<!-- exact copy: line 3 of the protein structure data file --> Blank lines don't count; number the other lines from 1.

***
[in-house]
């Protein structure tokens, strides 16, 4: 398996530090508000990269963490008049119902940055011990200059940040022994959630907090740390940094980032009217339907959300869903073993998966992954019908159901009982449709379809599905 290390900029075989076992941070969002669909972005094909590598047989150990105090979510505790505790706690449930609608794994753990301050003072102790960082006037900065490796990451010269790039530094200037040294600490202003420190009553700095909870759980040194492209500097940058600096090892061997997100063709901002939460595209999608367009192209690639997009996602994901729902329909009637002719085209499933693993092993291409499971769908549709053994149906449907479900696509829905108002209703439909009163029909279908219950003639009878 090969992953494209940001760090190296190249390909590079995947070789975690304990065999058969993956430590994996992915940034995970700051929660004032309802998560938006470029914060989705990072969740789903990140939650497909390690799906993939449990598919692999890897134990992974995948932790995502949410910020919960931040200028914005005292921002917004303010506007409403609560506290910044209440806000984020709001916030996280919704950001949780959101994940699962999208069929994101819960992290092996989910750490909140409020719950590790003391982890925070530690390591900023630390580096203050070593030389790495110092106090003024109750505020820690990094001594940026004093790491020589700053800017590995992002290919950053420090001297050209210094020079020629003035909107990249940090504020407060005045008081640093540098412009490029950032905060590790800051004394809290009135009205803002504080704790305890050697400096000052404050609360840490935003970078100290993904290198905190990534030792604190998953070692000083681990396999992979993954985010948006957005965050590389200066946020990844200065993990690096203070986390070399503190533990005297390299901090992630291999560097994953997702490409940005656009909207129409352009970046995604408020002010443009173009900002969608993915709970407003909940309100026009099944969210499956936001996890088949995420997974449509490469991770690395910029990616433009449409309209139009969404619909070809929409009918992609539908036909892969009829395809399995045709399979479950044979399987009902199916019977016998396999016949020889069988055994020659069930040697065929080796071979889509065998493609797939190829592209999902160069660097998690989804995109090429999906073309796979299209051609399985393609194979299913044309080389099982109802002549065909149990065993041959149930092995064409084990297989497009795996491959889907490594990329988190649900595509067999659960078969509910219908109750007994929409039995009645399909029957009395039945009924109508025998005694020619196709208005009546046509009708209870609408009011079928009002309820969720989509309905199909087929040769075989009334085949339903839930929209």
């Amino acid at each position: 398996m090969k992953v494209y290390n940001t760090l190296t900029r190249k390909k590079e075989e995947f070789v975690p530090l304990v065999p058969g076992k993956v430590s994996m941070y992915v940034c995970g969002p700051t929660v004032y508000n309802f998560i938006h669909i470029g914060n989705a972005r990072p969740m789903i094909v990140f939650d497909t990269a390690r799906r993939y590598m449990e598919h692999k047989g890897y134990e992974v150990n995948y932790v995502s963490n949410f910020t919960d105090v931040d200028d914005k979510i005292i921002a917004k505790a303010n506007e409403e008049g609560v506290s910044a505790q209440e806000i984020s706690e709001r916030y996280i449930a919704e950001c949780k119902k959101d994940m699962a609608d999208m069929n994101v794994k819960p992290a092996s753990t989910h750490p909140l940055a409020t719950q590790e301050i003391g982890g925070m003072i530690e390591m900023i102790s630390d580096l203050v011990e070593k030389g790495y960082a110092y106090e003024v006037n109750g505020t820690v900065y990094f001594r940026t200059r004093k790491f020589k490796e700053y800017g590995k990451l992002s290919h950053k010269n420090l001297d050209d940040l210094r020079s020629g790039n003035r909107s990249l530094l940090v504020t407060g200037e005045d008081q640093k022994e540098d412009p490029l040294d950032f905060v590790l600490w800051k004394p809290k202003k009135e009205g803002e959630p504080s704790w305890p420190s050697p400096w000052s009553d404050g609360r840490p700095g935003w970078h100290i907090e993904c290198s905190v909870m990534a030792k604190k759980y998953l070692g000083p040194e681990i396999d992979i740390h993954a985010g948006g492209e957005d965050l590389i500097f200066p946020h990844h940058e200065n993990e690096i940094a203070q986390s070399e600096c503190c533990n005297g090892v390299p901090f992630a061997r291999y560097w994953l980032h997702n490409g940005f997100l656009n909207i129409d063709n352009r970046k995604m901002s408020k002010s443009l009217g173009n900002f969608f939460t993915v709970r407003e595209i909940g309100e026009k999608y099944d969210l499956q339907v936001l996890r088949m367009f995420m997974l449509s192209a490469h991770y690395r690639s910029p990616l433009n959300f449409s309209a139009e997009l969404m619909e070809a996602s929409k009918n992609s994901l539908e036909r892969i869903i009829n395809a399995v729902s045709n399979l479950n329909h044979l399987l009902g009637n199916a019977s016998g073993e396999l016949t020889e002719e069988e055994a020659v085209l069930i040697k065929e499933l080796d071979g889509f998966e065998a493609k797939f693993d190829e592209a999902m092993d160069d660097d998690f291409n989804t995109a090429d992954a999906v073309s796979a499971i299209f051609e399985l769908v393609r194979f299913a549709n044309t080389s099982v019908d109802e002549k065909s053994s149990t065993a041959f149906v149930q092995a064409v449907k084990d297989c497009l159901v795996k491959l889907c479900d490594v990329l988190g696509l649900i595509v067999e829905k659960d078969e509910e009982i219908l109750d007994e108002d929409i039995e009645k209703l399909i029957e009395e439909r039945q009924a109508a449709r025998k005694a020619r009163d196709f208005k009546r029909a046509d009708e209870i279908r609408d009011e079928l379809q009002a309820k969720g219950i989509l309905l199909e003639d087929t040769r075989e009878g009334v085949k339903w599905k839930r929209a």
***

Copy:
């Amino acid at each position: 398996m090969k992953v494209y290390n940001t760090l190296t900029r190249k390909k590079e075989e995947f070789v975690p530090l304990v065999p058969g076992k993956v430590s994996m941070y992915v940034c995970g969002p700051t929660v004032y508000n309802f998560i938006h669909i470029g914060n989705a972005r990072p969740m789903i094909v990140f939650d497909t990269a390690r799906r993939y590598m449990e598919h692999k047989g890897y134990e992974v150990n995948y932790v995502s963490n949410f910020t919960d105090v931040d200028d914005k979510i005292i921002a917004k505790a303010n506007e409403e008049g609560v506290s910044a505790q209440e806000i984020s706690e709001r916030y996280i449930a919704e950001c949780k119902k959101d994940m699962a609608d999208m069929n994101v794994k819960p992290a092996s753990t989910h750490p909140l940055a409020t719950q590790e301050i003391g982890g925070m003072i530690e390591m900023i102790s630390d580096l203050v011990e070593k030389g790495y960082a110092y106090e003024v006037n109750g505020t820690v900065y990094f001594r940026t200059r004093k790491f020589k490796e700053y800017g590995k990451l992002s290919h950053k010269n420090l001297d050209d940040l210094r020079s020629g790039n003035r909107s990249l530094l940090v504020t407060g200037e005045d008081q640093k022994e540098d412009p490029l040294d950032f905060v590790l600490w800051k004394p809290k202003k009135e009205g803002e959630p504080s704790w305890p420190s050697p400096w000052s009553d404050g609360r840490p700095g935003w970078h100290i907090e993904c290198s905190v909870m990534a030792k604190k759980y998953l070692g000083p040194e681990i396999d992979i740390h993954a985010g948006g492209e957005d965050l590389i500097f200066p946020h990844h940058e200065n993990e690096i940094a203070q986390s070399e600096c503190c533990n005297g090892v390299p901090f992630a061997r291999y560097w994953l980032h997702n490409g940005f997100l656009n909207i129409d063709n352009r970046k995604m901002s408020k002010s443009l009217g173009n900002f969608f939460t993915v709970r407003e595209i909940g309100e026009k999608y099944d969210l499956q339907v936001l996890r088949m367009f995420m997974l449509s192209a490469h991770y690395r690639s910029p990616l433009n959300f449409s309209a139009e997009l969404m619909e070809a996602s929409k009918n992609s994901l539908e036909r892969i869903i009829n395809a399995v729902s045709n399979l479950n329909h044979l399987l009902g009637n199916a019977s016998g073993e396999l016949t020889e002719e069988e055994a020659v085209l069930i040697k065929e499933l080796d071979g889509f998966e065998a493609k797939f693993d190829e592209a999902m092993d160069d660097d998690f291409n989804t995109a090429d992954a999906v073309s796979a499971i299209f051609e399985l769908v393609r194979f299913a549709n044309t080389s099982v019908d109802e002549k065909s053994s149990t065993a041959f149906v149930q092995a064409v449907k084990d297989c497009l159901v795996k491959l889907c479900d490594v990329l988190g696509l649900i595509v067999e829905k659960d078969e509910e009982i219908l109750d007994e108002d929409i039995e009645k209703l399909i029957e009395e439909r039945q009924a109508a449709r025998k005694a020619r009163d196709f208005k009546r029909a046509d009708e209870i279908r609408d009011e079928l379809q009002a309820k969720g219950i989509l309905l199909e003639d087929t040769r075989e009878g009334v085949k339903w599905k839930r929209a």